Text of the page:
Recently my father-in-law (let’s call him “Pop,” as my daughters do) was performing one of life’s most mundane tasks: fueling up his car with gasoline. He was at one of the ubiquitous convenience-store chains here in our neck of the woods, well known and which shall remain nameless here. Because of his job, he needed a receipt for his transaction. The printer at the pump was broken (again), so he had to go into the store for the receipt. Ugh.
Upon entering the store he found himself at the end of a long line of people at the register. Double ugh. To our story’s intrepid hero, it seemed that each person ahead of him in line had irregular, unique, and increasingly time-consuming business to transact with the clerk at the register. Triple ugh.
Frustrated and with some time to kill, Pop turned to his smartphone to check his email. Oh, looky here, a rewards club email from guess who, this place. So he crafted a brief and ever-so-slightly snarky response to suggest that fixing the chronically inoperable printers at the gas pumps might be a good, customer-centric thing to do. A harmless way to let off a little steam by sending it to an email address in the Interwebs that certainly no one is monitoring anyway.
An unexpected voice
Pop loves people, and he’s friendly with the folks at every gas station he visits. On a previous visit to this gas station, the store manager had returned Pop’s driver’s license when it had fallen out of his wallet. And more often than not, when the line at the register is long, the manager recognizes Pop in line and routinely opens up a second register, just for him, so that he can bypass the line to buy his morning Diet Coke. So Pop is loyal to this gas station.
On this day, when it was finally Pop’s turn at register, he asked the store manager about the chronic printer problem. The manager shared his frustration with not being able to get it fixed, despite many requests to the main office. Pop abhors all human (and animal) suffering, so he offered to “help” by contacting corporate about the problem himself – you know, as a paying customer. That oughta get their attention, he figured. The manager quickly and emphatically shook his head. “Please don’t do that!” Turns out that this would only attract unwanted negative attention from HQ, resulting in their displeasure with him and his store.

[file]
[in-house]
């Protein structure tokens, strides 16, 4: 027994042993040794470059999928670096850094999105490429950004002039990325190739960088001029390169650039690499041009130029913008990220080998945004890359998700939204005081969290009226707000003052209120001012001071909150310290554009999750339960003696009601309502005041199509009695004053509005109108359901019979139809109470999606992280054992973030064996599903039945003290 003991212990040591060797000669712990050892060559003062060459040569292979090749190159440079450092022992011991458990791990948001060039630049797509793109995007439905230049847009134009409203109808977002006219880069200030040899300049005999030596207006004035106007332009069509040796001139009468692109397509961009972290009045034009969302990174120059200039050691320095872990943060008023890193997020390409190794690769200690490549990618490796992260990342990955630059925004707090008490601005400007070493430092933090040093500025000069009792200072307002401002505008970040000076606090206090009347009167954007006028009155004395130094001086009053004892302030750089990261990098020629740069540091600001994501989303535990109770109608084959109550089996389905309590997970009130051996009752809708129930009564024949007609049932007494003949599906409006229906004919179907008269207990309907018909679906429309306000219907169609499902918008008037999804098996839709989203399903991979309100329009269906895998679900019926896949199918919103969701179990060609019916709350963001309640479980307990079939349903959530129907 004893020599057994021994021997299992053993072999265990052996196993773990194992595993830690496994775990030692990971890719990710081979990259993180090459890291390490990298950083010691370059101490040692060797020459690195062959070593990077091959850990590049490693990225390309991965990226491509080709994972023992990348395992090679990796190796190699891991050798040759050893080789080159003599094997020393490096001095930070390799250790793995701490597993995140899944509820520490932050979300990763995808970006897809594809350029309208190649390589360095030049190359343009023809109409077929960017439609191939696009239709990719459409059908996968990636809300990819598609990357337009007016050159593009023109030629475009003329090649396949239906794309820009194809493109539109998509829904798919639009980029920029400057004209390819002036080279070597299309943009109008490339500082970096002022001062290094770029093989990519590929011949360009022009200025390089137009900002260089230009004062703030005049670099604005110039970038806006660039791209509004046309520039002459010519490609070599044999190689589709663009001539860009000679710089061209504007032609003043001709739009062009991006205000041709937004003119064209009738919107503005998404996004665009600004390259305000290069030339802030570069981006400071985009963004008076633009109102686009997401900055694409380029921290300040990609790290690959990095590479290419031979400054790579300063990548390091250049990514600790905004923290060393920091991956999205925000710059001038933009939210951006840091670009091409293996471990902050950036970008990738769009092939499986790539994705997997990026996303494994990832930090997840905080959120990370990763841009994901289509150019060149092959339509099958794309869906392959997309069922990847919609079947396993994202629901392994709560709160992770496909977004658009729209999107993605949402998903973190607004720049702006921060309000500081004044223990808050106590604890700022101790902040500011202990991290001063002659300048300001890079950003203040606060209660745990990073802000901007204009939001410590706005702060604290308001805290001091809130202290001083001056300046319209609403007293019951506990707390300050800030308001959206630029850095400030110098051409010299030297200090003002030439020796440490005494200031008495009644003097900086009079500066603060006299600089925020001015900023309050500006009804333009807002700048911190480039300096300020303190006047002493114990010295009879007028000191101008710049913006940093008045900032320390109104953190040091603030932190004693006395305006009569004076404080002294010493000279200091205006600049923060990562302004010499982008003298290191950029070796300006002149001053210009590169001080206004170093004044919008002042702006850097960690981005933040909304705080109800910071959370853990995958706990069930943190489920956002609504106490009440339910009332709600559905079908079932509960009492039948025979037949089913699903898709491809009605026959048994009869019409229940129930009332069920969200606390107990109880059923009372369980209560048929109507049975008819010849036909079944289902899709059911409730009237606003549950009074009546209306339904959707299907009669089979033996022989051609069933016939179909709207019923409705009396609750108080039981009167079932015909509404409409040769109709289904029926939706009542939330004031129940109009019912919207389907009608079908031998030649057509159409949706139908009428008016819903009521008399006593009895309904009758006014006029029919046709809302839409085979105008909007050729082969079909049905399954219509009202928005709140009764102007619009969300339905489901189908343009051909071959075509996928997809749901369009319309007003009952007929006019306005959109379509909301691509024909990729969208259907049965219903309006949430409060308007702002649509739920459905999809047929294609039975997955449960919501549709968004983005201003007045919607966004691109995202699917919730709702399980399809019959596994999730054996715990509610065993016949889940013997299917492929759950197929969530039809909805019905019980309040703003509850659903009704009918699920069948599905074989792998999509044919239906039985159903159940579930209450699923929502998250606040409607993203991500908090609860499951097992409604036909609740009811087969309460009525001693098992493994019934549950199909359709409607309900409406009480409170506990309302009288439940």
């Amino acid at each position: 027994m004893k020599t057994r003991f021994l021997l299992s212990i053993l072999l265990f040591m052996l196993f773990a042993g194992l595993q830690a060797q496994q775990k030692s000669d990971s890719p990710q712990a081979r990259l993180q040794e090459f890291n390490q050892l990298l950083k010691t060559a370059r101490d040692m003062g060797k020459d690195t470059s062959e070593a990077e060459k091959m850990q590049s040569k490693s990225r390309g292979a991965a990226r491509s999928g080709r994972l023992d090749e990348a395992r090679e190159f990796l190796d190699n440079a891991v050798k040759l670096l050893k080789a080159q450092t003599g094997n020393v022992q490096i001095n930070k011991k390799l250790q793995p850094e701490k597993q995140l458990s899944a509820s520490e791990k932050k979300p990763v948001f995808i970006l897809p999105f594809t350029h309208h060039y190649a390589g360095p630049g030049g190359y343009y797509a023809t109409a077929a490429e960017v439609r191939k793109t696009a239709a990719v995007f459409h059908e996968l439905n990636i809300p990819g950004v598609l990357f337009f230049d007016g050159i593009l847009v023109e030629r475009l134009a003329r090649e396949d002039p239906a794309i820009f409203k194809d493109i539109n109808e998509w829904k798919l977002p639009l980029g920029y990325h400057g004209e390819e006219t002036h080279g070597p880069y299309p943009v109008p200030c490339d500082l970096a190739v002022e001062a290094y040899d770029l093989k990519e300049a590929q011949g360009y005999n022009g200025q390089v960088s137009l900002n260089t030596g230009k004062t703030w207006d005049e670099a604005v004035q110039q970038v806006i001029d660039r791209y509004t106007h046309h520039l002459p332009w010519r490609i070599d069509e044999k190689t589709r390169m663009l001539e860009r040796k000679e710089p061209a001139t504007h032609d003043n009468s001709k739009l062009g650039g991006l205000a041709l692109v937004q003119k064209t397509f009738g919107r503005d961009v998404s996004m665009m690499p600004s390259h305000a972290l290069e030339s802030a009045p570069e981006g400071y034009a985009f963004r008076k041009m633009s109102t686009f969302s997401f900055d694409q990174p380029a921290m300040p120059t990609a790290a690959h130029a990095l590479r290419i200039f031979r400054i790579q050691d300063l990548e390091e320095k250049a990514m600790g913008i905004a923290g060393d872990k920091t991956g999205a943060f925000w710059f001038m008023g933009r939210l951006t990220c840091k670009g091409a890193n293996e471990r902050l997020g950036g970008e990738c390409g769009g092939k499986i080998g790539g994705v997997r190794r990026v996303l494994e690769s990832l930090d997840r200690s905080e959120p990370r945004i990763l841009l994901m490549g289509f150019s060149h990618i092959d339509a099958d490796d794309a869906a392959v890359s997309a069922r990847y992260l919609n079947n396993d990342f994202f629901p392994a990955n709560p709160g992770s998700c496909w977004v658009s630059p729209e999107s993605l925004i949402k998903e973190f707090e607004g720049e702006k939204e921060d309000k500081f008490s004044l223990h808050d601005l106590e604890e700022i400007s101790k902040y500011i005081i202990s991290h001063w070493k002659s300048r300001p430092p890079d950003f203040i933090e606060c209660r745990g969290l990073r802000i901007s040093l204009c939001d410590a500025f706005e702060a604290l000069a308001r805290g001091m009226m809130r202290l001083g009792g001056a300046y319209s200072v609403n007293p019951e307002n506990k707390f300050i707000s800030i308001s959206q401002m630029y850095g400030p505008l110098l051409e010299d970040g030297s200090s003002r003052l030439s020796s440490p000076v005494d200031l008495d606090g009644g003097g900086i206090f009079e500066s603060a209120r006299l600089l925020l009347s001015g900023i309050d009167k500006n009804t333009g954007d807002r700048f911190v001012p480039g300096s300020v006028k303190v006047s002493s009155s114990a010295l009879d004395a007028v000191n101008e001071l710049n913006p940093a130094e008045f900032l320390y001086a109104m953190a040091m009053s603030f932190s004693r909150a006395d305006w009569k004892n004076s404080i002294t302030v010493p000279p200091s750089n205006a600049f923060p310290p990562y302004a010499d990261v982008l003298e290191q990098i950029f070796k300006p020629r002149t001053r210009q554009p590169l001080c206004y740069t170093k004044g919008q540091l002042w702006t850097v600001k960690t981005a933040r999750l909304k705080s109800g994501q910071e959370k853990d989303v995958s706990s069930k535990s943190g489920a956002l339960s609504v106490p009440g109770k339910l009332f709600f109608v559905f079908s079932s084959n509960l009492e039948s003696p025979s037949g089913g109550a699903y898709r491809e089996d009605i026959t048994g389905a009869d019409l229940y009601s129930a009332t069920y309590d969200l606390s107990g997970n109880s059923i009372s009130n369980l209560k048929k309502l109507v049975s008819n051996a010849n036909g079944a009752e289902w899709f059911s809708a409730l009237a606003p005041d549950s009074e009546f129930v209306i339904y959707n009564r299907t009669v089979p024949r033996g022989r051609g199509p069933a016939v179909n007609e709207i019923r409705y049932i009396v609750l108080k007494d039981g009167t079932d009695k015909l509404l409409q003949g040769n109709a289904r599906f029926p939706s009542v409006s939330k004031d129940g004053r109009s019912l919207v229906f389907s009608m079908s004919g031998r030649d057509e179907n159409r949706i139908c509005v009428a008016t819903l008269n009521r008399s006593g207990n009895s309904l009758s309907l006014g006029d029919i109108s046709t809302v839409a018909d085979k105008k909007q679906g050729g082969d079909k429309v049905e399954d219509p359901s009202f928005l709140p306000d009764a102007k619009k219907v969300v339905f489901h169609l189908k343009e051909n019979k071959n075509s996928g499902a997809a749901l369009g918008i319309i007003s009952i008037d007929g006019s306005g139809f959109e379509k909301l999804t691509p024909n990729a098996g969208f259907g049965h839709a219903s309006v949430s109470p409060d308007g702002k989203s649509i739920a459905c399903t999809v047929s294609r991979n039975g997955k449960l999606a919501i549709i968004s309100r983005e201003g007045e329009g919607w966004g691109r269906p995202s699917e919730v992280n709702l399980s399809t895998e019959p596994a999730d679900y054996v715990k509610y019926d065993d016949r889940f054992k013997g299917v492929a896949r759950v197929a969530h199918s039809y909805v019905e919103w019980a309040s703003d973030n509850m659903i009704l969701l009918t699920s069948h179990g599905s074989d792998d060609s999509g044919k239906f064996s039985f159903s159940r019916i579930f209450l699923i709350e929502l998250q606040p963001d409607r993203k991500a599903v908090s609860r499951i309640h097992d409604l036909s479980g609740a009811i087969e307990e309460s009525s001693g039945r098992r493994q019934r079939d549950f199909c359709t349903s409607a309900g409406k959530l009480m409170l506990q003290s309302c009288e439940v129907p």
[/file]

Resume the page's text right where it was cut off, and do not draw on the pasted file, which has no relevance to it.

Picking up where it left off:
Pop got his receipt (and his Diet Coke fix) and went his merry way. Imagine his surprise when, exactly 43 minutes later, he received a reply to that ether-bound email he sent while waiting in line. The sender was a person whose last name was the same as the name of said C-store chain. It was a friendly one-sentence email, thanking Pop for his missive, and asking for the store number of the gas station he had visited, so that the sender (a company senior executive, as we later learned) could try to address the printer issue.
A case study in proactive customer service, modeled by corporate leadership, right? Yes… perhaps. Clearly this response, at this level, is exemplary, given the typical experiences many of us have in similar situations. I mean, we’re talking gas stations here. What’s more compelling, as Paul Harvey used to say, is “the rest of the story.”
The open door
Pop replied to the leader’s email, sharing the story about his wallet and his loyalty, and noting that he promised the store manager that he wouldn’t share the store number. He closed his response by acknowledging that this doesn’t help the leader to fix the problem, and posing a question that left the door wide open for further communication about the situation.
There was no further exchange with the company executive after that.
I find this a fascinating business case study, playing out against the backdrop of the everyday task of simply putting gas in the car. The needed corporate resources can’t be brought to bear on a small but customer-facing problem because the front-line supervisor fears that the attention will compromise his reputation, or worse yet, possibly result in some other reprisal. The issue here is not the broken printer. It’s the culture.
Sure, the senior leader demonstrated good customer service and problem-solving skills. What’s missing, however, is curiosity and willingness to engage more deeply with a customer who took the time to bring something else to light. A better choice would have been for the leader to recognize that this seemingly trivial matter about a printer is actually uncovering some organizational nuances that are worth exploring… and to be curious enough, and courageous enough, to have a different kind of conversation with a customer. I wonder how employee concerns are handled at this company.
Curiosity is a leadership virtue. It requires openness and, sometimes, humility. I know my loyalty would tick up a few points if my random email to a company about an issue resulted in a human reply from a senior executive. And my loyalty would absolutely skyrocket if that leader readily engaged with me in healthy idealogical debate and inquiry about the culture of the organization — the organization that also has his or her name on the lighted sign out front.